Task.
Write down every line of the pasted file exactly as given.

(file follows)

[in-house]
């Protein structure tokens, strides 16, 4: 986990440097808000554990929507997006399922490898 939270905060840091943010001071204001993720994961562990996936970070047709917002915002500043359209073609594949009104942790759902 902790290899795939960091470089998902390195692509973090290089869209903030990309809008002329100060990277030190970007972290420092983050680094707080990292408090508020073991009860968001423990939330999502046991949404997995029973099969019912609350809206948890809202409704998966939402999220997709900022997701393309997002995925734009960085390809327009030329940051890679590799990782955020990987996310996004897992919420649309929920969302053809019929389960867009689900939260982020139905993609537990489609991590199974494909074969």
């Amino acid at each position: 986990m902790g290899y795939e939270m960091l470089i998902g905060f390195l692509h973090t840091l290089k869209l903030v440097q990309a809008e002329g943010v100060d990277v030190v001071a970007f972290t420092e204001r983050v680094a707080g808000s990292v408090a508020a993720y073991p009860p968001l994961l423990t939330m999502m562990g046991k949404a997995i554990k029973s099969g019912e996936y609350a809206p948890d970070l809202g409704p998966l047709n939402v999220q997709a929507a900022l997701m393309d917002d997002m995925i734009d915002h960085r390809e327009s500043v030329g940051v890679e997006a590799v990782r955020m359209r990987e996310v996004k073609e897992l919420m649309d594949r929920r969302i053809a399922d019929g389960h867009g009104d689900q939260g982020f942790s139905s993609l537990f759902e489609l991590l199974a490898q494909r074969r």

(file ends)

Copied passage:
[in-house]
């Protein structure tokens, strides 16, 4: 986990440097808000554990929507997006399922490898 939270905060840091943010001071204001993720994961562990996936970070047709917002915002500043359209073609594949009104942790759902 902790290899795939960091470089998902390195692509973090290089869209903030990309809008002329100060990277030190970007972290420092983050680094707080990292408090508020073991009860968001423990939330999502046991949404997995029973099969019912609350809206948890809202409704998966939402999220997709900022997701393309997002995925734009960085390809327009030329940051890679590799990782955020990987996310996004897992919420649309929920969302053809019929389960867009689900939260982020139905993609537990489609991590199974494909074969």
């Amino acid at each position: 986990m902790g290899y795939e939270m960091l470089i998902g905060f390195l692509h973090t840091l290089k869209l903030v440097q990309a809008e002329g943010v100060d990277v030190v001071a970007f972290t420092e204001r983050v680094a707080g808000s990292v408090a508020a993720y073991p009860p968001l994961l423990t939330m999502m562990g046991k949404a997995i554990k029973s099969g019912e996936y609350a809206p948890d970070l809202g409704p998966l047709n939402v999220q997709a929507a900022l997701m393309d917002d997002m995925i734009d915002h960085r390809e327009s500043v030329g940051v890679e997006a590799v990782r955020m359209r990987e996310v996004k073609e897992l919420m649309d594949r929920r969302i053809a399922d019929g389960h867009g009104d689900q939260g982020f942790s139905s993609l537990f759902e489609l991590l199974a490898q494909r074969r």